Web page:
I recently contributed to an ongoing series called Ask Women in Product by answering this question:
I’m at a startup and I’ve been asked to define the metrics strategy for our product. What questions should I be asking to define our metrics strategy and what tips can you share so I avoid the common pitfalls?
Below is my answer in full, hope it helps!
A Metrics Strategy should start with the following components: a definition of success, a way to instrument your product, and a rubric for evaluating the product’s performance. I describe each step below so you can define a strategy from scratch, and close with a few pitfalls to avoid.
Use Your Mission to Define Success
Use your company’s mission to guide the Why of what you’re doing, and use that guidance to inform What you’re trying to achieve. A clear understanding of the Why simplifies the task of defining success when you look at the behaviors and actions that can be tracked.
For example, if your company’s mission is to create a world with no stray dogs, then your key action is placing dogs in their forever homes. You can also try this sentence structure: We want to increase the adoption of (feature) to/by (x rate) because we know that users who adopt this are (y times) more likely to (receive z benefit that ties to our mission). This statement turns your key actions into a key performance indicator (KPI) that is specific, measurable, attainable, realistic, and timely (SMART).
Instrument for a Clear View
Instrumenting, monitoring, and measuring your product’s KPIs is critical to your metrics strategy. To gauge your success in achieving the example mission to create a world without stray dogs, you want to have a measurable event for a pet’s adoption. There could be a few key actions (or data about the actions) to measure — such as the start and completion of the adoption process or the total number of rescue dogs in a facility. Invest the time to instrument products, clearly defining what will be measured and how it will be tested, and create a common language around your KPIs that teams will use cross-functionally.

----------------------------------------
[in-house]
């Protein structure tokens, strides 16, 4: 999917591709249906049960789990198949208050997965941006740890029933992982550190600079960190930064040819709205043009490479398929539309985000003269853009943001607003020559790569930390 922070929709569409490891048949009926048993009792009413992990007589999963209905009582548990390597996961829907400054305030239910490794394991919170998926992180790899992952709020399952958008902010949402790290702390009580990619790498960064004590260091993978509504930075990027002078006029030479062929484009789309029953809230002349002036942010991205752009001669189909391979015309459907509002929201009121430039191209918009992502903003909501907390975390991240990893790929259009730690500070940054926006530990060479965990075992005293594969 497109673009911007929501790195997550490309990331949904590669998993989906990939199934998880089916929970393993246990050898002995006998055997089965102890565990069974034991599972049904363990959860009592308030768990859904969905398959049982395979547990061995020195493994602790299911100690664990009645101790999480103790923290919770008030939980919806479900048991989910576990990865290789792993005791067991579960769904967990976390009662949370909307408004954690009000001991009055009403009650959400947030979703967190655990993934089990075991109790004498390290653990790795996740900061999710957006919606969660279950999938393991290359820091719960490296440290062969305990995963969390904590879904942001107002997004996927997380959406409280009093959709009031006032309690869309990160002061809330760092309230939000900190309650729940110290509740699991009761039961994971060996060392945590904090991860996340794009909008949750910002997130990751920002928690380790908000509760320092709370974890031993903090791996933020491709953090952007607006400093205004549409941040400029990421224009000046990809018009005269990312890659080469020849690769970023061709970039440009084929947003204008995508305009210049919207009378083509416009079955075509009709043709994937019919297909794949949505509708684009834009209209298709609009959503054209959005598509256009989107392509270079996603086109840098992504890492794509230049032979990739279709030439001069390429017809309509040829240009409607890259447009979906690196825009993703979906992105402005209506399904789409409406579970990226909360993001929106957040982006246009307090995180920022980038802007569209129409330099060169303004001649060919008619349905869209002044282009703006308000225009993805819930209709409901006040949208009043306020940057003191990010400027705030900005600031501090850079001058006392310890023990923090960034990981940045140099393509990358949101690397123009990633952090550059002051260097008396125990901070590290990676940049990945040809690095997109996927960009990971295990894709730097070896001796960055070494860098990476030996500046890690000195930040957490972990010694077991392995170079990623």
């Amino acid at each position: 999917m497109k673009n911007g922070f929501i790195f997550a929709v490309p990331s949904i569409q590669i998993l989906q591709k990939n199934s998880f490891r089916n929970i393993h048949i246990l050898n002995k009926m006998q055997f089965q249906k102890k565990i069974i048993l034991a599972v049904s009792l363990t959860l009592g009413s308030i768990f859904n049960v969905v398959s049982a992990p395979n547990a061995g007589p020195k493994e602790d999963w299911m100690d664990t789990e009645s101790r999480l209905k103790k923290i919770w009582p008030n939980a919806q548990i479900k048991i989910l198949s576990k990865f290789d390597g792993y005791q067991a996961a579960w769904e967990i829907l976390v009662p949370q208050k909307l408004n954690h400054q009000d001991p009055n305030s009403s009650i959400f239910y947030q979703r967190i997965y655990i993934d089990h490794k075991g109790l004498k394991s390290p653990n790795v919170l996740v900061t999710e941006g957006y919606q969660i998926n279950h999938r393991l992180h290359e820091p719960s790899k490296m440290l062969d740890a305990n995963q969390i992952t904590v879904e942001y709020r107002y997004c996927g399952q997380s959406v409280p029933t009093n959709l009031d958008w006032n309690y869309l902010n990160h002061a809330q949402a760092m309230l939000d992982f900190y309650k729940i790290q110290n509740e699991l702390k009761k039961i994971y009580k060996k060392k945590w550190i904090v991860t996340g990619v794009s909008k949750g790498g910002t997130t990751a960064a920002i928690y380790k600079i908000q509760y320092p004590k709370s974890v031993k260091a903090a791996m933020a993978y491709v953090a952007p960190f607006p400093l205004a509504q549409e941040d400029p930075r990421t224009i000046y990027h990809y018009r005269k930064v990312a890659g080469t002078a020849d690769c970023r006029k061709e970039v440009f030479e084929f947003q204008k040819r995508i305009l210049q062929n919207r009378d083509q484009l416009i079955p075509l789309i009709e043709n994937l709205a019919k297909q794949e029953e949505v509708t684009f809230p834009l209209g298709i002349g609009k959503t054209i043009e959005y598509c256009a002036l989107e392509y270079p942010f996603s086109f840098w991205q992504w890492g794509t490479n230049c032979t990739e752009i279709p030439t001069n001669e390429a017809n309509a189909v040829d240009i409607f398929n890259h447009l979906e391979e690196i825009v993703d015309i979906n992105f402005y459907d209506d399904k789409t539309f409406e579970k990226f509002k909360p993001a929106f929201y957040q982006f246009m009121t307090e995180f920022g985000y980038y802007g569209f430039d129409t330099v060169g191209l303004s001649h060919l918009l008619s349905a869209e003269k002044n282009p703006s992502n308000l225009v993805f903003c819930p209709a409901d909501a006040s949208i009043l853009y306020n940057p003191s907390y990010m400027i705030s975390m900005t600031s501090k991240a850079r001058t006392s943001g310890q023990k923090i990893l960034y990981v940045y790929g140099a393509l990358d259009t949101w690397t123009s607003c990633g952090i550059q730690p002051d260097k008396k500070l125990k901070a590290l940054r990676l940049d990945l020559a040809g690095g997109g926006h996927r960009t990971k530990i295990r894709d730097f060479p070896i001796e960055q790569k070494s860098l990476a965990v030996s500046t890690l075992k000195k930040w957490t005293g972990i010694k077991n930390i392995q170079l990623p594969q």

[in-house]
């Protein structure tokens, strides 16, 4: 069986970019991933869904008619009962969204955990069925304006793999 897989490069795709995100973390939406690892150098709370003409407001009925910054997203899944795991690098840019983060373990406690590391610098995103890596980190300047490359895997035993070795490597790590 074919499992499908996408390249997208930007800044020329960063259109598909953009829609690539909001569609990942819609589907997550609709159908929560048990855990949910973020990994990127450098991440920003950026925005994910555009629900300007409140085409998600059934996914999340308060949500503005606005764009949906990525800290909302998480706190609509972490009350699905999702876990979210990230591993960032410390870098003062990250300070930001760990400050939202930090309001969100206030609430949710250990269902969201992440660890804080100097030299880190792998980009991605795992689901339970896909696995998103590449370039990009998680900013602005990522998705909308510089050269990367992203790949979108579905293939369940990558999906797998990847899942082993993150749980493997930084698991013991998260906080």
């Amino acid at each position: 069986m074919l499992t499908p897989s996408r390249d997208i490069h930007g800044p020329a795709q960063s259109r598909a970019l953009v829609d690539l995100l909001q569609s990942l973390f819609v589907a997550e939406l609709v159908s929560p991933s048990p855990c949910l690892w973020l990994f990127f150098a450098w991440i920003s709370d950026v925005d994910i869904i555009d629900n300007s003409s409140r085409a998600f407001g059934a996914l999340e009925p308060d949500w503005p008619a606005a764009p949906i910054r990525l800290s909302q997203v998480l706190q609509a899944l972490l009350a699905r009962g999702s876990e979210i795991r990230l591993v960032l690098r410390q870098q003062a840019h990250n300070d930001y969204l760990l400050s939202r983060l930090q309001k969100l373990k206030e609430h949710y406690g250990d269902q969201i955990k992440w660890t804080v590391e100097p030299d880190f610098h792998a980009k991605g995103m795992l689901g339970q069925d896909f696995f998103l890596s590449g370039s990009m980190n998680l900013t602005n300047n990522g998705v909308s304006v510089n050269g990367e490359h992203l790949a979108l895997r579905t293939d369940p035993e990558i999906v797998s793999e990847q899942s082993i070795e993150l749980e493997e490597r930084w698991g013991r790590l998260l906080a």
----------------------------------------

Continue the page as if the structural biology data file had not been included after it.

A share-out of product metrics is always useful, so make your metrics available to team members and stakeholders. Steer clear of lengthy emails or posts in Slack that individuals might miss. Instead, create standardized reports that you can point to during stand-ups, or use a single slide for your all-hands or any product review meeting. The key is to provide a venue for people to ask questions and stay informed.
Regular share-outs of any product output — whether it’s research, wireframes, or metrics — will help you leverage the perspectives and creativity of your full team by creating opportunities for people to react to things in their own way.
With a common language for what success means and with definitions for your key actions, you are likely to see trends in the data. Avoid the temptation to define success based on usage trends that have already surfaced. You can resist this temptation by creating your rubric, or your lens, to evaluate this information up front.